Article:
1.5 week ago, during the presentation of the “Next Generation EU” fund, you made clear that digital and green investments will be prioritised in the national plans for recovery of the corona crisis, and that these plans will be included in the European semester process. In addition, the Just Transition Fund — that focusses on those regions that are most heavily dependent on fossil fuels — will be increased from €7.5 billion to €40 billion. However, guarantees with which the Commission “oblige” Member States to invest in green energy and NOT in fossil energy seem to be lacking, especially since the recovery proposals still allow countries to support fossil fuels. So, without any guarantees, targets, deadlines and sanctions for the recovery funding, how can you hope to progress towards climate neutrality?
Well, because they will have to submit the plans. If they want things funded out of Next Generation EU, they have to submit the plans and we will apply the criteria you mentioned on the plans. And of course, if they are not willing to do that, then they won’t, but then they won’t get funding out of Next Generation EU.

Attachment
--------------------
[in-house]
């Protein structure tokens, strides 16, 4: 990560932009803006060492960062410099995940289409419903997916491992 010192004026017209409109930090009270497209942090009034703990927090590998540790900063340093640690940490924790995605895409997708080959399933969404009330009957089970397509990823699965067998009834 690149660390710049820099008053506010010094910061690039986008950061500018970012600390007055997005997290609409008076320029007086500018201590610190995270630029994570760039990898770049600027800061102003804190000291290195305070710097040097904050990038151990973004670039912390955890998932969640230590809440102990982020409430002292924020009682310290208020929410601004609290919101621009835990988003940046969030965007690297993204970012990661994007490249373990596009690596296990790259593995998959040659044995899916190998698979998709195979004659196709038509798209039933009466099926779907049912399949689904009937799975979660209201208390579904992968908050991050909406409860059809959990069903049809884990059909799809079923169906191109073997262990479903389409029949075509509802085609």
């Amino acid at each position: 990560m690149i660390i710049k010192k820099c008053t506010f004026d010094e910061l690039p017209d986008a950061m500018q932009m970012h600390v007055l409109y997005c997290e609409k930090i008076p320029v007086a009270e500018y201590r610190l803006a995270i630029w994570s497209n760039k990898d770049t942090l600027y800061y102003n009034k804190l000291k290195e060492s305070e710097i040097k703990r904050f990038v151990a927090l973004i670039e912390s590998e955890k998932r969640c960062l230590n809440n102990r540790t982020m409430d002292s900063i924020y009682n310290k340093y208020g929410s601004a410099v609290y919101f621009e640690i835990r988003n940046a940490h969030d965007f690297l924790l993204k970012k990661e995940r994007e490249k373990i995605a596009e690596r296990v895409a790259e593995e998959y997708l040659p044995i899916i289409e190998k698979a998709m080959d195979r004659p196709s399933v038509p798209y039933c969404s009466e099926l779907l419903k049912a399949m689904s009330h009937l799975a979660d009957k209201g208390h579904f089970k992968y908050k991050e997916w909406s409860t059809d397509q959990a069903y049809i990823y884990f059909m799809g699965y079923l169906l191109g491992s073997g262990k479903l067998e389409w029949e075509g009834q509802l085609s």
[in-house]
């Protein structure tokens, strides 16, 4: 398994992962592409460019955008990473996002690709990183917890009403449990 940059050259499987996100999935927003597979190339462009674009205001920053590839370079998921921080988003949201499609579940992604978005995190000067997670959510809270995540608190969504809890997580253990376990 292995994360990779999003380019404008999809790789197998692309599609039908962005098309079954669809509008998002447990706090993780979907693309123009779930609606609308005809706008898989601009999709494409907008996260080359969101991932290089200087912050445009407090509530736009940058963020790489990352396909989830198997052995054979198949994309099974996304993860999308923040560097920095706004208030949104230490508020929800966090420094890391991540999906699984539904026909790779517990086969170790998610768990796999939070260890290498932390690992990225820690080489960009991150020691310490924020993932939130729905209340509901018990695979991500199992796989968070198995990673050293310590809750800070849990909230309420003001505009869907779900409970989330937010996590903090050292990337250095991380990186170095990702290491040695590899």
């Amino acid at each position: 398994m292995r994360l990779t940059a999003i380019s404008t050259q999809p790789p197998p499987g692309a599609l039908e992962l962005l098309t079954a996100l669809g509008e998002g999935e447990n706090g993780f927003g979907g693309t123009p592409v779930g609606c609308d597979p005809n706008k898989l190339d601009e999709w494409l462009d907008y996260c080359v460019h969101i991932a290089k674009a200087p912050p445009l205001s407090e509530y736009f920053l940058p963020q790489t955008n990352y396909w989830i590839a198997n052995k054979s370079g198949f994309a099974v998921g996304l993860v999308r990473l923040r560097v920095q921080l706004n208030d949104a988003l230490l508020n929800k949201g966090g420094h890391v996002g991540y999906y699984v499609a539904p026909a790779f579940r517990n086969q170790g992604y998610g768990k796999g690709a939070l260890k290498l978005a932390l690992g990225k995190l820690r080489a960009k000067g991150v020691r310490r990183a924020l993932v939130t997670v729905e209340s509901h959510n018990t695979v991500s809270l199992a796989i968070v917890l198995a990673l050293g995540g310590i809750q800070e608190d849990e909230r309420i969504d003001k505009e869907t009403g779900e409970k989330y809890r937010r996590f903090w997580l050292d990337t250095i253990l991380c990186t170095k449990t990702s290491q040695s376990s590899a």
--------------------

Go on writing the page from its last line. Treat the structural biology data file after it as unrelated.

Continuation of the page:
I believe there is much more willingness to go into that direction that I had myself anticipated in the middle of the corona crisis. I think a lot of that is linked to how the private sector is reacting — especially how the banking sector is reacting. Because there is a huge huge fear, especially in the energy sector, to put money in what will soon become stranded assets. So there is a strong push towards it.
I can understand the question; how can you force them to do this? Well, at the end of the day there is very little we can force Member States to do across the board, certainly not if things are in a shared responsibility between what you need to do at the EU level and at the national level. But I am rather optimistic. There will be a lot of discussion about our plans, there will be a lot of discussion about the relationship between loans and grants, the increase of the MFF. I see all of that, but the principle that we recover on the basis of the Green Deal and digitisation and that we — in submitting the plans — commit to the ‘do no harm’-principle, is already more than I had hoped for and this has not been contested by Member States.
I know that there are different views in different Member States, but by and large the understanding that we need to use this crisis also not to forget the climate crisis but to make the necessary steps to get us to this new economy, is stronger than I had anticipated. Perhaps I was too pessimistic, but the advantage of being a pessimist is that you either are proved right or are proved wrong, and (….).
One particularly contentious issue is the subsidising, or you may call it supporting of the consumption and exploration of fossil fuels. According to the figures of the OECD and many Member States, at least € 150 billion per year of tax payer money is spent to increase consumption and exploration of fossil fuels. Do you think it is possible to achieve the agreed reduction of emissions by 40% in 2030 (or even 55% if the higher goal is accepted) without phasing out or cutting these subsidies?